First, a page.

Automated External Defibrillator (AED) is a portable device that automatically checks and analyses the heart rhythm. If it detects a problem, it may advise an electric shock to the heart to try to restore a normal rhythm. An AED will not deliver a shock unless it detects a shockable heart rhythm, and then only when the operator pushes the shock button.

AEDs may significantly improve the chance of survival for a patient of Sudden Cardiac Arrest (SCA). Many models are available across the campuses and within the community; however, they are all designed for ease of use for inexperienced persons. Simply turn on the machine and follow the prompts. The AED will monitor the heart rhythm; advise the operator if a problem is detected with the connection or with the patient, advise when a shock is recommended and guide the operator to deliver the shock.

AED placement and locations

An initial assessment was conducted to determine that AEDs would be positioned strategically across the various campuses to provide reasonable and easy access if and when required. AED locations will be evaluated during annual audits by the Safety, Emergency and Wellbeing (SEW) team. Each AED has been assigned to an area and corresponding Pro Vice-Chancellor.

A request for an additional AED shall be in accordance with the AED Request Form (Appendix 2). Requests will be evaluated by the SEW team.

Use of an AED

  • Follow DRSABCD
  • Call/have someone call 000
  • Call Security
    • Alice Springs 5444
    • Casuarina 777
    • Darwin Waterfront 888
    • Katherine Rural Campus 8311/8314
    • Katherine Town Centre 5900
    • Palmerston 7888
  • Commence CPR as required
  • Have someone bring you the nearest AED
  • Turn on the AED by opening the lid and following the prompts
  • Do not use on a conductive surface (e.g. water or on a metal surface)
  • Expose the person's chest - this may include cutting clothes or removing a bra or singlet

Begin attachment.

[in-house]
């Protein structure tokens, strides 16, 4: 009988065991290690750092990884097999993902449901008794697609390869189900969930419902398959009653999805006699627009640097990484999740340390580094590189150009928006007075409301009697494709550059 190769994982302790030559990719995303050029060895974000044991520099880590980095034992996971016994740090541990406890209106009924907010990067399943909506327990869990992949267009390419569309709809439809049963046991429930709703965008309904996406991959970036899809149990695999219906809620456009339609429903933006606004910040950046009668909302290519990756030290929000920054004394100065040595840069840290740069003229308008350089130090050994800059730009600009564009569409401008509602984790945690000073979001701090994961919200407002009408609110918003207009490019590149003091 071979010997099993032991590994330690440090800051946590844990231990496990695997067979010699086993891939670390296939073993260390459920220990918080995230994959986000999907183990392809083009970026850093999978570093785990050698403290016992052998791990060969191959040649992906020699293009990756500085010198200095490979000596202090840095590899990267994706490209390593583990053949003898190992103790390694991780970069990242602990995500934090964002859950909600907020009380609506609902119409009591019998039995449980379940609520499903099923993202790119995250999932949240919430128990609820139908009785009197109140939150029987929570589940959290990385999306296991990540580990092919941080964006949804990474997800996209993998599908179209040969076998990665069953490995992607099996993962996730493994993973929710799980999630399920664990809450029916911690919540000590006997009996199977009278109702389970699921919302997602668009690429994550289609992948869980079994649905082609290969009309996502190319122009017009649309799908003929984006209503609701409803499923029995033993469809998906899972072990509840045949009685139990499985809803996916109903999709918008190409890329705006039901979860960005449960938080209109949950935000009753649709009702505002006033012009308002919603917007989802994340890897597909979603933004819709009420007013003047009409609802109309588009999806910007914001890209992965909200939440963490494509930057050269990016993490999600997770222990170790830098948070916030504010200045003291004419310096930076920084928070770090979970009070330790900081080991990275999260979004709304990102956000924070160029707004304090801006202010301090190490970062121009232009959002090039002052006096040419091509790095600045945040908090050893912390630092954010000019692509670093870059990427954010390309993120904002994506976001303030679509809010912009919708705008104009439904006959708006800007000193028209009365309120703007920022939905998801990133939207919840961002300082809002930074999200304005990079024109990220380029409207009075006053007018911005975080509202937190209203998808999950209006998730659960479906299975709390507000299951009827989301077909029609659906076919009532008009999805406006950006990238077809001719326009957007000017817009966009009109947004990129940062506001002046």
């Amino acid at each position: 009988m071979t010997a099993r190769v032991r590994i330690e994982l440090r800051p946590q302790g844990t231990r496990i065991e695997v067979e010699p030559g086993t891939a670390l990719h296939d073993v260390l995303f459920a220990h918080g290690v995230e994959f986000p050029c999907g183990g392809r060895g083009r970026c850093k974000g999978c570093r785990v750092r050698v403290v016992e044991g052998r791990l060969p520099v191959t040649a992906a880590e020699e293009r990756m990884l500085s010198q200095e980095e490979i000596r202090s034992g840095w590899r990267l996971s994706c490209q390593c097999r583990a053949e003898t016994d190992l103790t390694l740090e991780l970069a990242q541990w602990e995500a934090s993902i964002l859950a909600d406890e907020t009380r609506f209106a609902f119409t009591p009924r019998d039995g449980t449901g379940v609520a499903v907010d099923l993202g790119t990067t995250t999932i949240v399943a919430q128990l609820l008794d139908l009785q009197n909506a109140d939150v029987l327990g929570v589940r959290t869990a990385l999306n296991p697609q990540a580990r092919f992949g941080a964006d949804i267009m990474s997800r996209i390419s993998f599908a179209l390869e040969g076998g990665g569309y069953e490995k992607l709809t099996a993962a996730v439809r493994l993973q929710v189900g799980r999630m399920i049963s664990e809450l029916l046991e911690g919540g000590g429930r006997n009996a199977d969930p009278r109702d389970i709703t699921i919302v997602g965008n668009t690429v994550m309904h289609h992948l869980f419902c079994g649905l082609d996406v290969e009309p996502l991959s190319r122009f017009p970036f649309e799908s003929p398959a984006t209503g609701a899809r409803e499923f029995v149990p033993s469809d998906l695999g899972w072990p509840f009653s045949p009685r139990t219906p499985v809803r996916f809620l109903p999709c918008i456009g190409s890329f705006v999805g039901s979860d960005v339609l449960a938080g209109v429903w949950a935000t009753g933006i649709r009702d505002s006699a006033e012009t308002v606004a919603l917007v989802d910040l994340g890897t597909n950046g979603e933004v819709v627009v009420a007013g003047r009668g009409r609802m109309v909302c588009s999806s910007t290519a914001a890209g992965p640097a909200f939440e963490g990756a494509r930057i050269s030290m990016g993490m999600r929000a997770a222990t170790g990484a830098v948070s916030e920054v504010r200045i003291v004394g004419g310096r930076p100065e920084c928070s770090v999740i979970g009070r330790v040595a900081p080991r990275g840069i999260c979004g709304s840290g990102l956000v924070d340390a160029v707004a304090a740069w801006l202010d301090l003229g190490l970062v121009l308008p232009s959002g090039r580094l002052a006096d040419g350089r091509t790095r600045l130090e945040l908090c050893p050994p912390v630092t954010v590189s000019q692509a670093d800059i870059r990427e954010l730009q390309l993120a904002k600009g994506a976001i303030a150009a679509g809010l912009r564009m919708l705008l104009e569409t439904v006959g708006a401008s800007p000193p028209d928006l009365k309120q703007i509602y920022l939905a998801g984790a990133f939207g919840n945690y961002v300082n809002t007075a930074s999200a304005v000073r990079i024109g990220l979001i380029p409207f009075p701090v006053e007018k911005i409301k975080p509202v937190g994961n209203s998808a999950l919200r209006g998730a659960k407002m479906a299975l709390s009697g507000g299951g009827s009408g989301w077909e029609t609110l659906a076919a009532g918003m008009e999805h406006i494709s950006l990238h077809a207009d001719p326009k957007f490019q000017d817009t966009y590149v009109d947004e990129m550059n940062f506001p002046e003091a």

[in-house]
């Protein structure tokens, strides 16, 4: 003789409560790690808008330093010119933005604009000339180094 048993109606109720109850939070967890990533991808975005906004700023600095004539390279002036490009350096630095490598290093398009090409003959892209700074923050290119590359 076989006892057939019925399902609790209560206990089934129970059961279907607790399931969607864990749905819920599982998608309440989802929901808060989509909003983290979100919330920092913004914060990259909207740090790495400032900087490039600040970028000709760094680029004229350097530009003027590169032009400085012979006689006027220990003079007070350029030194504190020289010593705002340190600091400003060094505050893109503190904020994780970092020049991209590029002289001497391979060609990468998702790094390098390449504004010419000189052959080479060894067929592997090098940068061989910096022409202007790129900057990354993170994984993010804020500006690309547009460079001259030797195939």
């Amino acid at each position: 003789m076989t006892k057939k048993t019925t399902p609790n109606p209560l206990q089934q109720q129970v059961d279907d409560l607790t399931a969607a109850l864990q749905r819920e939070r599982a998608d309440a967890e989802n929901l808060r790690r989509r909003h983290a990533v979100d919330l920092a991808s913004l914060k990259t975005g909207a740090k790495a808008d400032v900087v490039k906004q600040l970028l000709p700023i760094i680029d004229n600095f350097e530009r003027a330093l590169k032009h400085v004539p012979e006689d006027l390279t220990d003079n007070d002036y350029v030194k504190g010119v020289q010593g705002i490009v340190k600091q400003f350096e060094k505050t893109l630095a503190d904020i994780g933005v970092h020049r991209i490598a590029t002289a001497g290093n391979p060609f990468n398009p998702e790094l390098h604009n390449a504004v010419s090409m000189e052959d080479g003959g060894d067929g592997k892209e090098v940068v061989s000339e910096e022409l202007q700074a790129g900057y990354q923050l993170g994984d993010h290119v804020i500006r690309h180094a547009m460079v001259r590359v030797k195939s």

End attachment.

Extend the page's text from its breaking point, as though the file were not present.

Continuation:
• Shave the person's chest if hairy with the razor provided
  • Wipe dry the person's chest prior to placing pads on their chest
  • Open the pouch containing the pads and peel off their liners
  • Place the AED pads on the person's bare chest as shown on the back of the pads
  • Avoid placing the pads on loose metal jewellery or piercings
  • Follow the prompts - cease CPR and stand clear if the AED announces a shock is required
  • Respect the victim's dignity and privacy e.g. keep the crowd back, don't allow videos or photos and try to cordon off the area
  • Keep the AED connected to the patient until the ambulance arrives

Inspections

To aid in maintaining all AEDs in a state of readiness, all AED equipment and accessories shall be inspected monthly and after every use, by the responsible Area/Department. The Pro-Vice-Chancellors shall be responsible for maintaining this process in their areas.

All AED equipment and consumables are the responsibility of the individual Area/Department. The SEW team can offer advice in regards to recommended models and local consumables availability.

Record keeping

The Pro Vice-Chancellor of each Area/Department shall maintain inspection records.
The SEW team will maintain a register of all AEDs across Charles Darwin University campuses.
The SEW team will conduct annual area assessments, during which they will request to view the inspection records.

Can I use a defibrillator on a child?

A standard AED may be used on a child approximately 8 years old and above. If the AED does not have a paediatric mode or pads, then standard adult AED pads can be used. Ensure pads do not touch each other on the child's chest. This may require one pad to be placed on the centre of the chest and the other one, on the centre of the back.

NOTE: Almost all infants and young children who are not breathing and responsive are more likely to be in respiratory arrest. CPR should not be interrupted during the preparation for defibrillation.

For more information see AED Guide.

For an unconscious person who is breathing - emergency

  1. Check breathing by tilting their head backwards and looking and feeling for breaths - when a person is unconscious, their muscles relax and their tongue can block their airway so they can no longer breathe. Tilting their head back opens the airway by pulling the tongue forward. Looking at their chest to see if it is moving and feeling for breaths on your cheek, will help you tell if they are breathing or not.